Lincoln M. Alexander

Lincoln M. Alexander

Going on to be Canada’s first Black lieutenant-governor, Lincoln M. Alexander fought racial injustice from the beginning of his career. During World War II, he joined the Royal Canadian Air Force during an era where it was frequently discriminatory towards any members who weren’t white.
His dedication to public service continued after the war ended, going to Osgoode Hall Law School and eventually being appointed to the Queen’s Counsel, a title given to lawyers deemed worthy to argue cases for the crown, before he entered politics. Although defeated during his run for MPP, he went on to run and win the federal seat for Hamilton West, making him the first Black Canadian MP. He thought he was retiring from public political life to act as chairman of Ontario’s Workers’ Compensation Board, but he was sworn in as Ontario’s 24th Lieutenant-Governor, the first Black Canadian to fill this highly respected role.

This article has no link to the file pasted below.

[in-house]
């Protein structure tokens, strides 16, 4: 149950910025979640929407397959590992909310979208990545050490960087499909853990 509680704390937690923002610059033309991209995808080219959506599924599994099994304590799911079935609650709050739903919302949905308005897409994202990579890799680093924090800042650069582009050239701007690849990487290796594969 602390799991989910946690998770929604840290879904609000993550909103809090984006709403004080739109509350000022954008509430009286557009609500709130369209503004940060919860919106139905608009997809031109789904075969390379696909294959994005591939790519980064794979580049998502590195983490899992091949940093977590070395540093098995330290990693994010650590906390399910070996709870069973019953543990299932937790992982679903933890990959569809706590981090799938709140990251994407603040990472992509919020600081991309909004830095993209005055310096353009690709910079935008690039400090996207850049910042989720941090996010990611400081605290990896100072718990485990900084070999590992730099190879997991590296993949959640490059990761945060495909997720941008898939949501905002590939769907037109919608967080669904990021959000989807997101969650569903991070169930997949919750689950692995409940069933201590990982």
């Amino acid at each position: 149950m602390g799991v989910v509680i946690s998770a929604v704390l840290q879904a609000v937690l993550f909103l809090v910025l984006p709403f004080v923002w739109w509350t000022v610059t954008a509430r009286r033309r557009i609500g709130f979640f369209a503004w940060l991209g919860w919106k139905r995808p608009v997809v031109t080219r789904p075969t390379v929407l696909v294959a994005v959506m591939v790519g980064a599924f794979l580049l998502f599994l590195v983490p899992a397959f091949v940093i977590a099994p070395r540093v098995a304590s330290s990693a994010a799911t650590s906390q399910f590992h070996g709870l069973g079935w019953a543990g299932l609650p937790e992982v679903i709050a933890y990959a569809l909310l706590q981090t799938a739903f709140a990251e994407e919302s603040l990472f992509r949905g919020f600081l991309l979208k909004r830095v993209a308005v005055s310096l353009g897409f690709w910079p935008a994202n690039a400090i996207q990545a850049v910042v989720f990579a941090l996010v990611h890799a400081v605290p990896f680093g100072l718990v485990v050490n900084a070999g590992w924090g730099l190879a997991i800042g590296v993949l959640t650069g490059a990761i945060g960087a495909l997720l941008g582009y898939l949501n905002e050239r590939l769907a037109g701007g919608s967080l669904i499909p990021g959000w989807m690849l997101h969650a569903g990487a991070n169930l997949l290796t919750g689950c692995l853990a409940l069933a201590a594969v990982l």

In this role, Lincoln Alexander was able to make important strides in fighting the discrimination he faced while building his career. Known for his strength and humility, he was recognized as a Companion of the Order of Canada and to the Order of Ontario for his notable public service contributions and changing attitudes to create a more racially tolerant country.
Thanks to The Canadian Encyclopedia for Lincoln M. Alexander’s biography.

Leonard Braithwaite

Leonard Braithwaite